I've spent a fair amount of time using Wolfram|Alpha recently. Here are my impressions.

The weeks leading up to the launch of Wolfram|Alpha have created incredible amounts of hype surrounding the project. The creator, Stephen Wolfram, has not helped to lessen this hype. Even the project's description sets a rather lofty goal

Wolfram|Alpha's long-term goal is to make all systematic knowledge immediately computable and accessible to everyone.

The comparions to Google were immediate and plentiful. After all, Google describes their goal as making all the world's information searchable and catalogued. However, Alpha is not Google. Here the term computable can nearly be thought of as making all of the data formatted in such a way that the computer can read, evaluate, and manipulate the data. A great example of this is to do something like produce a graph for a data set over time (such as population). Google, on the other hand, is best used as a catalogue that ultimately points you to data. It does very little of it's own analysis other than what is required to build their index.

Alpha is a calculator, only a calculator that can understand natural language, access the relevant data and present it in a form that is easily understood by humans. As such, it's an interesting tool. Alpha's ability to display data on a webpage is particularly impressive. Take a look at what you get when you query Alpha about the International Space Station.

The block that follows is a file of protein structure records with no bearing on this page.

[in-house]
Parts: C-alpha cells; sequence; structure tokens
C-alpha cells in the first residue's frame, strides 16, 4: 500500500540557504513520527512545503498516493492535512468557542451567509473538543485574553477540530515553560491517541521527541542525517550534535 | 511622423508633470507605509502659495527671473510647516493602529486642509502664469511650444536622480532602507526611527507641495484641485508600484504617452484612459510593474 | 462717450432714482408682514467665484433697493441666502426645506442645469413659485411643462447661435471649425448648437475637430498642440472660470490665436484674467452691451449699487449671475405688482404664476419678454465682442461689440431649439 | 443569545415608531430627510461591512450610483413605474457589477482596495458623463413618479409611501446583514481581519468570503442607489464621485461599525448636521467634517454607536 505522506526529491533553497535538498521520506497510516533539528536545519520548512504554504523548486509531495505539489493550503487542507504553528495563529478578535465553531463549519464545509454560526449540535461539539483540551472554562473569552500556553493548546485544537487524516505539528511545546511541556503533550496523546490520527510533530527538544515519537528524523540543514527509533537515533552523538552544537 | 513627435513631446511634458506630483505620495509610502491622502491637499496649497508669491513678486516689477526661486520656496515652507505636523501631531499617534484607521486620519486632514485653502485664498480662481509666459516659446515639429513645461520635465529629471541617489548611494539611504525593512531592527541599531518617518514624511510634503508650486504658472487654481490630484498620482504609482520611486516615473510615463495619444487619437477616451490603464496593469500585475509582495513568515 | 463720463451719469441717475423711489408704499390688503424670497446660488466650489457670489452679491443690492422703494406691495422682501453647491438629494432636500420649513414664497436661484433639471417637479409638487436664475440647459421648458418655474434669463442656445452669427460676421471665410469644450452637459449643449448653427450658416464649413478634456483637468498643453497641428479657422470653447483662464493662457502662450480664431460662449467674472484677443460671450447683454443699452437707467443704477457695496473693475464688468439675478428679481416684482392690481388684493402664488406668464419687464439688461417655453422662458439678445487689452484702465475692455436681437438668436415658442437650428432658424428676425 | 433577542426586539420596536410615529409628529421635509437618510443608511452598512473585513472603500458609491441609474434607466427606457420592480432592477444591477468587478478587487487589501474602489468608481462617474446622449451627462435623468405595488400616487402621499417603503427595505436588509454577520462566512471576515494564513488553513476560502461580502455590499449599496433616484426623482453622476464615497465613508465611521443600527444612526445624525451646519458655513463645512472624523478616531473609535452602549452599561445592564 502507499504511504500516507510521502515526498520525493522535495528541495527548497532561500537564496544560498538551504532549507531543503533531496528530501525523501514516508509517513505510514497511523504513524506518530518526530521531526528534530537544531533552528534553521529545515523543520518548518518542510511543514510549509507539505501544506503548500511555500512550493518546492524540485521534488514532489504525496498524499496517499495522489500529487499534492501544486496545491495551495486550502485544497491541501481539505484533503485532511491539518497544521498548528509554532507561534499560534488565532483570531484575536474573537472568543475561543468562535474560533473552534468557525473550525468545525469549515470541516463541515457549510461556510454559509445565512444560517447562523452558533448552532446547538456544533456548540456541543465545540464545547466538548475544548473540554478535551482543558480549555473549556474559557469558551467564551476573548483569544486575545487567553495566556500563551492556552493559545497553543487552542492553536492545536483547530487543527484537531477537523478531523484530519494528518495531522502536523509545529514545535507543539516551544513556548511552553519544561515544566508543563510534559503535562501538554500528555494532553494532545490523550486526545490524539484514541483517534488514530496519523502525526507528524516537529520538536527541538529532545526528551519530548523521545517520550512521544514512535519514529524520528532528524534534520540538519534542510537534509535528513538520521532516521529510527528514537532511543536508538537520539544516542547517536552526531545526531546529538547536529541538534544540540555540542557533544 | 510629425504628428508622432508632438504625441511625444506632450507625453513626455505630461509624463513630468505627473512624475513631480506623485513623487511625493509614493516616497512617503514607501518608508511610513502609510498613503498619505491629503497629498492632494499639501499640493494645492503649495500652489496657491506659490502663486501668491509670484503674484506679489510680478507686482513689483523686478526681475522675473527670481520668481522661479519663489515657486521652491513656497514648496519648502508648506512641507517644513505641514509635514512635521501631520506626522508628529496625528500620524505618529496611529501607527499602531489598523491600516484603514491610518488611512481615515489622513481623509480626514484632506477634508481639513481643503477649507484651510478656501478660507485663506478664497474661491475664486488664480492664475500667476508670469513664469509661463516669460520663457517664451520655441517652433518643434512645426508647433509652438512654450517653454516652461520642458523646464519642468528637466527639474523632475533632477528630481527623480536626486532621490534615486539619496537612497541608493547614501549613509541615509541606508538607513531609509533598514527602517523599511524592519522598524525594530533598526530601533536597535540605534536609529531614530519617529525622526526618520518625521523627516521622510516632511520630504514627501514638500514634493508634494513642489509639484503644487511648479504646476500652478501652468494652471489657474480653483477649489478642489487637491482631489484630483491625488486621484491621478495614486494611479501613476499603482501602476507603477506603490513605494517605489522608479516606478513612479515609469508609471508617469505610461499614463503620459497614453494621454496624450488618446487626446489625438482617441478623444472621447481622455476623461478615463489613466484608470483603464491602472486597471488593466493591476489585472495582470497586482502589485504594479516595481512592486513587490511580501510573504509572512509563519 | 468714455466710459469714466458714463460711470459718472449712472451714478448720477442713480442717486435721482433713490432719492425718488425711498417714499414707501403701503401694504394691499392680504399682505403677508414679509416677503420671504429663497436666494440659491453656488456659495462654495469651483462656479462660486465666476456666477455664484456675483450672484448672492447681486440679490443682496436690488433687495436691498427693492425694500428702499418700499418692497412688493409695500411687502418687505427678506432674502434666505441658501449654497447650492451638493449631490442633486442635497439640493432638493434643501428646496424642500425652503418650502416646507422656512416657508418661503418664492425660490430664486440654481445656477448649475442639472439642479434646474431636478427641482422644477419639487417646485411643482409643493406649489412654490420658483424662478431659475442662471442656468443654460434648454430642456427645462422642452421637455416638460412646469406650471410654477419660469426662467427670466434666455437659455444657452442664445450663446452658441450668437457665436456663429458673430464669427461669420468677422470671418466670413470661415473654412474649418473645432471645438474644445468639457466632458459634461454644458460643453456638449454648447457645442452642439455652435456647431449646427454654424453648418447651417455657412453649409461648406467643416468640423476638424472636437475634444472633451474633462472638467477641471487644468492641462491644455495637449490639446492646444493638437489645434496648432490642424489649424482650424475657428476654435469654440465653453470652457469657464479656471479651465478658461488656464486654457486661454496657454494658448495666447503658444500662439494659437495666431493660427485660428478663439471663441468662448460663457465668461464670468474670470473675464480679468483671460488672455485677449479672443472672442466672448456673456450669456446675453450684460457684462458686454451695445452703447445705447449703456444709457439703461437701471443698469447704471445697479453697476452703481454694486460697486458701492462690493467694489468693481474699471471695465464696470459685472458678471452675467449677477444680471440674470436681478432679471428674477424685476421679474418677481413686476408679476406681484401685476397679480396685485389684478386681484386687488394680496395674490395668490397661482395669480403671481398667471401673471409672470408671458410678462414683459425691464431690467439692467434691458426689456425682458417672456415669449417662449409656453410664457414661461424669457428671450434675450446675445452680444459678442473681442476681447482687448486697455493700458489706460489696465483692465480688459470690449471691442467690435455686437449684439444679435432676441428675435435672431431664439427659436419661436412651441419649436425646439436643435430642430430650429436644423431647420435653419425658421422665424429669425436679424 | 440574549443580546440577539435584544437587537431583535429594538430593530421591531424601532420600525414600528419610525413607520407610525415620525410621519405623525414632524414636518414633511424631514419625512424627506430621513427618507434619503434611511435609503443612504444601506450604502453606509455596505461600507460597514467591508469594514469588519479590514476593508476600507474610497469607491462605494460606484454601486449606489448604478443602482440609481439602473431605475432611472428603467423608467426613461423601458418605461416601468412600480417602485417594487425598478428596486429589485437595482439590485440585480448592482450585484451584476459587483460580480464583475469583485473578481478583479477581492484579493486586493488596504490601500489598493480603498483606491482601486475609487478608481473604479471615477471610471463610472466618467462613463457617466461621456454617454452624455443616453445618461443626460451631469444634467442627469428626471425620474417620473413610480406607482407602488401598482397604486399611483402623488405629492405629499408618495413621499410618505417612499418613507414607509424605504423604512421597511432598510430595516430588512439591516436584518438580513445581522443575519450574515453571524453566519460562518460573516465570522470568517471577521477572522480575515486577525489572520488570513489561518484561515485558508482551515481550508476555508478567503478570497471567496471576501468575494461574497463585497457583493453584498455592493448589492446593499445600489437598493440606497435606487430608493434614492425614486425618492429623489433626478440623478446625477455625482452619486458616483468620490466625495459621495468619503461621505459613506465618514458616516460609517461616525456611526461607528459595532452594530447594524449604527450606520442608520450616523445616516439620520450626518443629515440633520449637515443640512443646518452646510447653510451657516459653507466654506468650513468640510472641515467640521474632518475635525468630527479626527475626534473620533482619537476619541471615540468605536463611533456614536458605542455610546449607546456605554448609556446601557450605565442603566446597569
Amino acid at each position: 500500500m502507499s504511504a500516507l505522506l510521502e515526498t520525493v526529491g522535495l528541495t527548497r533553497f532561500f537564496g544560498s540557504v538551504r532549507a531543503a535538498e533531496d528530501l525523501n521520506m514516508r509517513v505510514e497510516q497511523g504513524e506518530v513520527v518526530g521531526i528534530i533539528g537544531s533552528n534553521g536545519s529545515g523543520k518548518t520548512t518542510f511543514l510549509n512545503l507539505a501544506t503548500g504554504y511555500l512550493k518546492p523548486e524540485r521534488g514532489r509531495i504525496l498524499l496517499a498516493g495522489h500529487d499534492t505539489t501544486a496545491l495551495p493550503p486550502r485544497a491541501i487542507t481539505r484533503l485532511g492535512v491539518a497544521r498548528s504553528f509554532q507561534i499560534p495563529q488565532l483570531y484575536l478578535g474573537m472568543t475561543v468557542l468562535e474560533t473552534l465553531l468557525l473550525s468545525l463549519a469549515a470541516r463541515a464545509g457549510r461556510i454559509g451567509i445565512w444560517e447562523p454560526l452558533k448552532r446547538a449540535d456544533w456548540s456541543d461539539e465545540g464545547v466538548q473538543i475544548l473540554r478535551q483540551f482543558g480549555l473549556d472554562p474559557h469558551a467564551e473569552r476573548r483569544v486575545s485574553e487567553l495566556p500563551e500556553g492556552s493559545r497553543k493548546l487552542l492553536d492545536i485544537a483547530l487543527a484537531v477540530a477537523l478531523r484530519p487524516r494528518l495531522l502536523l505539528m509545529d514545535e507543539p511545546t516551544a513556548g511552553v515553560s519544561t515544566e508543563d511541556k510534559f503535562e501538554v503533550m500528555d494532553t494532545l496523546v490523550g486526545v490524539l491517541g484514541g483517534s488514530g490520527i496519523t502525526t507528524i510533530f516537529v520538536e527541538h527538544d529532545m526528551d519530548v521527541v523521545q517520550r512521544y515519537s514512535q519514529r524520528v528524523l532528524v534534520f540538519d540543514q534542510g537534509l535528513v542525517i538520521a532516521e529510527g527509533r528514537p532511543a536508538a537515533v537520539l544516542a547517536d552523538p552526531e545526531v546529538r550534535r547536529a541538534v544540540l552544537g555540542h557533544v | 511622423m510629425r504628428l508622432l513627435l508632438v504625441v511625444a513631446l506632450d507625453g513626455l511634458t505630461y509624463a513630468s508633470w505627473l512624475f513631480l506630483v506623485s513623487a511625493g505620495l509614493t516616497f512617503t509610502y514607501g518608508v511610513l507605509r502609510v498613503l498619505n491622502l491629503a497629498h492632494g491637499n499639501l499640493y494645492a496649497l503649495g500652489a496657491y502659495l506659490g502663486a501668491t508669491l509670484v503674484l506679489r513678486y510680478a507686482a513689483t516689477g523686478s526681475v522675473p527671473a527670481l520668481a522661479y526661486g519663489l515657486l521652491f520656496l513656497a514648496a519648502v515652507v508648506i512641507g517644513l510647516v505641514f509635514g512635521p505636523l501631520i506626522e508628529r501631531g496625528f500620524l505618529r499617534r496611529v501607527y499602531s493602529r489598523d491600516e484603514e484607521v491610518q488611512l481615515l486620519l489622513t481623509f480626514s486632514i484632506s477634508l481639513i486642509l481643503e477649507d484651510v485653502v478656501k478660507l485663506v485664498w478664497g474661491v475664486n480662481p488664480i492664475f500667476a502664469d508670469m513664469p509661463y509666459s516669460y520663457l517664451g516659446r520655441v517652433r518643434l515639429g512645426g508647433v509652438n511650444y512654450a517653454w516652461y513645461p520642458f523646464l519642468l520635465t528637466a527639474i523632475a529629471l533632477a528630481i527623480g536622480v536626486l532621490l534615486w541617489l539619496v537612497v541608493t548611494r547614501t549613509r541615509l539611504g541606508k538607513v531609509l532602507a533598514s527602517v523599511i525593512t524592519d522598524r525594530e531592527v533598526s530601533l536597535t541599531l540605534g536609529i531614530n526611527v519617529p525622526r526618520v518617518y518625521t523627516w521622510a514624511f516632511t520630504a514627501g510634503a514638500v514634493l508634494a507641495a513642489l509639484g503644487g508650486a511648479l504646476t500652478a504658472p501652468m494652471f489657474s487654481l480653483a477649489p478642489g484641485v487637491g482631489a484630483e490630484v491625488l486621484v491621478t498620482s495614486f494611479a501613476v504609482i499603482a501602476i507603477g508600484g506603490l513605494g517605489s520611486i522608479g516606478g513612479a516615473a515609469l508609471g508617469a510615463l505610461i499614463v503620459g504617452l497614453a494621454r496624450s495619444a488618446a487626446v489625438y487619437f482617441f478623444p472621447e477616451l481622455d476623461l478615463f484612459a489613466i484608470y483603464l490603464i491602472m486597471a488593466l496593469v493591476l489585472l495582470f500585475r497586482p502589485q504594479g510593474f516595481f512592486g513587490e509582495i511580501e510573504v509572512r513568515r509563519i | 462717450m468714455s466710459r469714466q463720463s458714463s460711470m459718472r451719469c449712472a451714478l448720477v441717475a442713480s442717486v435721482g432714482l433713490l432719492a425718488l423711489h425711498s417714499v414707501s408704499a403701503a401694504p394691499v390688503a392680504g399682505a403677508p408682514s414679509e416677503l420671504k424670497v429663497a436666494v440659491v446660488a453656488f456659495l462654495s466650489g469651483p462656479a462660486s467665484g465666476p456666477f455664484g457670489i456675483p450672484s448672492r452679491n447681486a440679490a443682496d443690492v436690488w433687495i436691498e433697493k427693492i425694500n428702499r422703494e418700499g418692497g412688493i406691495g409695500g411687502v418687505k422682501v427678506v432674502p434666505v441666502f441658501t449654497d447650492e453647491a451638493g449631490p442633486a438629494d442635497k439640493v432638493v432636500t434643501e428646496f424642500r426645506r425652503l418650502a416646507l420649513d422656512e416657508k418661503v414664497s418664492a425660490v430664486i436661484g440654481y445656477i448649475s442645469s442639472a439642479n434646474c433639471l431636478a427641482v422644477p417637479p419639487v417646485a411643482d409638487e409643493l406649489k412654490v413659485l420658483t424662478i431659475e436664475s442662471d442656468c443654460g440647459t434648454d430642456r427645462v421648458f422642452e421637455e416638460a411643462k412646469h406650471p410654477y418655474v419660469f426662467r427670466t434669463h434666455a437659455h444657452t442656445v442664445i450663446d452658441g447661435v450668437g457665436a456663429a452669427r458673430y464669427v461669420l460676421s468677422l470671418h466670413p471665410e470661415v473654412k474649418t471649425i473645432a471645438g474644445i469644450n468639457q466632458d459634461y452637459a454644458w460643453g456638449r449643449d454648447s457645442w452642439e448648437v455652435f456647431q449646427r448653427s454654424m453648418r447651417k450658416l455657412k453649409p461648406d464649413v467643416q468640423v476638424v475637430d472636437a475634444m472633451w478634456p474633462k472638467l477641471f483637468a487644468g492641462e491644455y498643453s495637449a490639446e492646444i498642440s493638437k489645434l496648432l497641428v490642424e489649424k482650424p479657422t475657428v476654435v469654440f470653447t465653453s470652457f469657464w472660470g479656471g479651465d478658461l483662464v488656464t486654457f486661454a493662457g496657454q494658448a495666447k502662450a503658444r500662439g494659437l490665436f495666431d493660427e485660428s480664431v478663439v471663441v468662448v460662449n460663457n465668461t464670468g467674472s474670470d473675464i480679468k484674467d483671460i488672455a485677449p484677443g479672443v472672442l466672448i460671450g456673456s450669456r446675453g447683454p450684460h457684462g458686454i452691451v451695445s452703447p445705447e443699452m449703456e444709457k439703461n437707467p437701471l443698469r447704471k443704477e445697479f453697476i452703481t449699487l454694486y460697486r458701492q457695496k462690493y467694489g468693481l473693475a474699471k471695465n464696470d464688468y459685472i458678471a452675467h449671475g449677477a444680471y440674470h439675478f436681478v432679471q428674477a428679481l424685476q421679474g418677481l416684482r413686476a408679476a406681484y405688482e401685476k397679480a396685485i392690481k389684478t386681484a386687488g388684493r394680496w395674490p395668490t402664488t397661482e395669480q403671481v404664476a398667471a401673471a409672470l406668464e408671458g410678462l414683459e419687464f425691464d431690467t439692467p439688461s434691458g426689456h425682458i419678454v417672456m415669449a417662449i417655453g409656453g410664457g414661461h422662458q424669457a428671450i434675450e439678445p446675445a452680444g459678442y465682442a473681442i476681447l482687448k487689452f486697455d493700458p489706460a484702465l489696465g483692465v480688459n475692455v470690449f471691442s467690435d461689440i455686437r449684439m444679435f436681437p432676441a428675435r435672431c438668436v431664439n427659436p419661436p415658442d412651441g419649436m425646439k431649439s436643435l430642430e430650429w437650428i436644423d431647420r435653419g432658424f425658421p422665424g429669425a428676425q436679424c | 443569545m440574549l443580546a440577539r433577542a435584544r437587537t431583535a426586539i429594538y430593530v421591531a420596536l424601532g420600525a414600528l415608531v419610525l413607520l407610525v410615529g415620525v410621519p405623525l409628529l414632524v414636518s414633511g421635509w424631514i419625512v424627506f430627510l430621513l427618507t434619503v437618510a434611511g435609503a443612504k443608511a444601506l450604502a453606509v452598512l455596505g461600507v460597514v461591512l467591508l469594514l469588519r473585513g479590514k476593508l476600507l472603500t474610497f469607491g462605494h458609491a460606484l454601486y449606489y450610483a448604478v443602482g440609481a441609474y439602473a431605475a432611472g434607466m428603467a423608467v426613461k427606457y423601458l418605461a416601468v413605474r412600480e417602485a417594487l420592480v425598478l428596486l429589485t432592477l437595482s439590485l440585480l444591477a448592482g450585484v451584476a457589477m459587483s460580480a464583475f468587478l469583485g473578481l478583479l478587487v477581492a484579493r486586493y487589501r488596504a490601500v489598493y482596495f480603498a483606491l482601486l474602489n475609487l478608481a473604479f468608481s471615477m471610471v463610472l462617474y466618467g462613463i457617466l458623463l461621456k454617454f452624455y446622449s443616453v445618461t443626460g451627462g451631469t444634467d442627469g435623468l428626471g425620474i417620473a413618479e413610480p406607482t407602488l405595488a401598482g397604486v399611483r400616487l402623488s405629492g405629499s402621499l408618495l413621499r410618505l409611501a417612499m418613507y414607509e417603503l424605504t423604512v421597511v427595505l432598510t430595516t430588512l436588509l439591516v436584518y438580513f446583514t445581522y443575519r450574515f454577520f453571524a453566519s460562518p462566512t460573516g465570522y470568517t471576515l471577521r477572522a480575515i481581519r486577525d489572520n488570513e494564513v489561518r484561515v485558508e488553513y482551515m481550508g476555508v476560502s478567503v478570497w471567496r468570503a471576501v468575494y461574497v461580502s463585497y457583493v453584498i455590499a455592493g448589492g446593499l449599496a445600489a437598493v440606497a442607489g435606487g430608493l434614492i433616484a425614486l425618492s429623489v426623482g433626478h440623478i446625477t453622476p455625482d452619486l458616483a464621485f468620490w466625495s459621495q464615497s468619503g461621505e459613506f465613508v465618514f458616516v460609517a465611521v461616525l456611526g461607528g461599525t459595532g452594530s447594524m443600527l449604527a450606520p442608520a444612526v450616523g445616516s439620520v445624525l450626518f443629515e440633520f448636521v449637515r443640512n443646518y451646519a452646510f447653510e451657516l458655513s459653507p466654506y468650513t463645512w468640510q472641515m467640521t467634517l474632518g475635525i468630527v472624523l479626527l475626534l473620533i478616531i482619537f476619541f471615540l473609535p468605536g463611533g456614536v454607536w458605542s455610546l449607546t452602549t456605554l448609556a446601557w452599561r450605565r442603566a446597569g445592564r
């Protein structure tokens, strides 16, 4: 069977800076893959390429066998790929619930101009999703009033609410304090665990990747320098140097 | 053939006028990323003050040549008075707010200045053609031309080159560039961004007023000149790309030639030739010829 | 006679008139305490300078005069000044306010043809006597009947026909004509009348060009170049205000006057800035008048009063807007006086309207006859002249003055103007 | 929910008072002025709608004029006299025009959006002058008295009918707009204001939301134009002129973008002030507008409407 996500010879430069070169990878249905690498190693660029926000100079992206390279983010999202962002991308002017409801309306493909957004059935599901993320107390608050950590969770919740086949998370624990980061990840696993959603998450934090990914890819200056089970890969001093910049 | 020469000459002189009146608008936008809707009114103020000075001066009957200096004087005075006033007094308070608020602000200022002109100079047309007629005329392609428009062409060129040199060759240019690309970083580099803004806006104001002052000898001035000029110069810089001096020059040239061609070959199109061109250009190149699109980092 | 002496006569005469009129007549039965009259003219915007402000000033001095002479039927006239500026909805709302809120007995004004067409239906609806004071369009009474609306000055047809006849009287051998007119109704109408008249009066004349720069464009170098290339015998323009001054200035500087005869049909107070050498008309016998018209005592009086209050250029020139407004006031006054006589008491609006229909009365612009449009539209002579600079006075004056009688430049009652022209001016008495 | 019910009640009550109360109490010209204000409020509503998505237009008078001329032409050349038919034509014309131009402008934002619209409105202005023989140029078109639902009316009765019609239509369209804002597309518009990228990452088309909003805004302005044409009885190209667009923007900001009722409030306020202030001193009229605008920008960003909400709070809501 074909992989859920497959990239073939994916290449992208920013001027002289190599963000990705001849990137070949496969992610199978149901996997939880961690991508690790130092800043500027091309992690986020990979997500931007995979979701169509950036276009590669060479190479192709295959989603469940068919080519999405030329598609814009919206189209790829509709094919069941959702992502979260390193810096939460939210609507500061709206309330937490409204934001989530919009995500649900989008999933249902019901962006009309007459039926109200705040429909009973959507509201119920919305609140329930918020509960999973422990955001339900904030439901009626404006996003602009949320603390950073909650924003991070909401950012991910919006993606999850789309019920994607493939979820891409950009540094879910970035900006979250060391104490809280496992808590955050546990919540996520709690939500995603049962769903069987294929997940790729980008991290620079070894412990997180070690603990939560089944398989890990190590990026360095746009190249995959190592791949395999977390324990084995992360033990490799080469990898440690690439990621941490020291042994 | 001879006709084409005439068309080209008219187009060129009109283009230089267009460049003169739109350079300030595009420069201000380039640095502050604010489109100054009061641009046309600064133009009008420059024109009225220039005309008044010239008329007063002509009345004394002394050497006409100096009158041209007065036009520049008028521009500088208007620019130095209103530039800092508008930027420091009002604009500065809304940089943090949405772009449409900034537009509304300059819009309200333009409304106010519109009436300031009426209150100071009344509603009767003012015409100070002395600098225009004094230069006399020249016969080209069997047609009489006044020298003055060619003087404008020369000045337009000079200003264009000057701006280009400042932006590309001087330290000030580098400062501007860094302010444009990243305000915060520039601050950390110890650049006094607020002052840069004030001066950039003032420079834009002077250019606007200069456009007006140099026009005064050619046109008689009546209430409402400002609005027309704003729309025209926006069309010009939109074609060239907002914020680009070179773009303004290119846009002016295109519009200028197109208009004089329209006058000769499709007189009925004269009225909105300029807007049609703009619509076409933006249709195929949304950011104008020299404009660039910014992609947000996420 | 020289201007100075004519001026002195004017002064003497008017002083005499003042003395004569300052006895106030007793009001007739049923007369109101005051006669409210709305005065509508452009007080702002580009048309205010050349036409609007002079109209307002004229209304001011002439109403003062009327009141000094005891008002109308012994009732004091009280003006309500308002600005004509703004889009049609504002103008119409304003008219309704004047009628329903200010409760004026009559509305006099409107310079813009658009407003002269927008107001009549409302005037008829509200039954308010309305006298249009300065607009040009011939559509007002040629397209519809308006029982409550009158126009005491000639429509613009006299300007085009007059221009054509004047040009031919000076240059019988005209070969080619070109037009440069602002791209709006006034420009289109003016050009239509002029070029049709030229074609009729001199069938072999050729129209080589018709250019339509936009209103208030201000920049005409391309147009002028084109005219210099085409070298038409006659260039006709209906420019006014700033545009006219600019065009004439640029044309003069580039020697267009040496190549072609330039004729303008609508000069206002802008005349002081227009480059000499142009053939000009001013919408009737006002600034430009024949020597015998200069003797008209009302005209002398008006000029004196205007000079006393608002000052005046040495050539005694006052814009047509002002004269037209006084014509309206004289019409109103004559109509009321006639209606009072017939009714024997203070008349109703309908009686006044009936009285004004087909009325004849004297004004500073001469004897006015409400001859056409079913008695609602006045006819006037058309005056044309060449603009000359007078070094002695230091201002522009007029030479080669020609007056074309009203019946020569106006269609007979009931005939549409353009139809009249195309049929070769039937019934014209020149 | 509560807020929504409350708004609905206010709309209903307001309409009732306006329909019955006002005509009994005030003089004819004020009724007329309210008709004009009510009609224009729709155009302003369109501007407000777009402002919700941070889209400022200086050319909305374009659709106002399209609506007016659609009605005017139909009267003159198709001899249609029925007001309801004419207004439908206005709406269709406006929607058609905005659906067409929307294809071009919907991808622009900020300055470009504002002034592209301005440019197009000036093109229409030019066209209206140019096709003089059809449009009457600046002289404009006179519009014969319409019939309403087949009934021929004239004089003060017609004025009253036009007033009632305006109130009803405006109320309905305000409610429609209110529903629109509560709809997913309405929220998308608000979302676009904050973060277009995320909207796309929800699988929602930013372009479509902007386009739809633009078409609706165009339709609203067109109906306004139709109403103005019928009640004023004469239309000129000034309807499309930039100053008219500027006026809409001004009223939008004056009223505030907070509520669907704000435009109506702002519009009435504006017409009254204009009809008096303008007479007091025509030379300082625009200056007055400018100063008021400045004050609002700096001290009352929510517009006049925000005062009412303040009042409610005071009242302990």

Alpha displaying the current location of the ISS. Alpha displaying the current location of the ISS.

The results are impressive when Alpha knows how to handle your input. In the cases where it doesn't (and there are many) leave much to be desired. For instance, searching for general terms does not yield much beyond basic information, and sometimes that information is only related to the core concept. Consider the next image where I searched for Computer Science. The result is no information other than some queries that Alpha can display results for.

cs Alpha's results for the term "Computer Science."

If you are interested in results that are analytic or mathematical in nature, Alpha might be a really good resource. For encyclopedia like results, Wikipedia still rules the day. Of course, Alpha is not positioning itself to compete with Google or Wikipedia, but I think the comparisons are fair along the lines that all the mentioned services intend to provide information to people seeking information.


This brings me to the question, "exactly how useful is Wolfram|Alpha?" I though this might be the type of question that Alpha itself could help me answer. I started by searching for information about the United States' current population.

US Population Results. US Population Results.

These results are good and quite useful. Now, I wanted to get some information about education in the US.


Not as much as I'd like to see, and the numbers are a bit out of date. Here I'm a little dissappointed. I'd assume that certainly raw numeric data such as this could be computed upon to reach more conclusions. In my next search, I try something a little more advanced: let's try to calculate the current portion of the population that has obtained a college degree. This should be a simple calculation, given the data. The term for this value is "education attainment," something that I learned through a Google search that lead to the US Census Bureau's page.


Nothing. Ok, maybe I need to be more verbose and use terms that I know already lead to data. So, I searched for "education usa, population usa."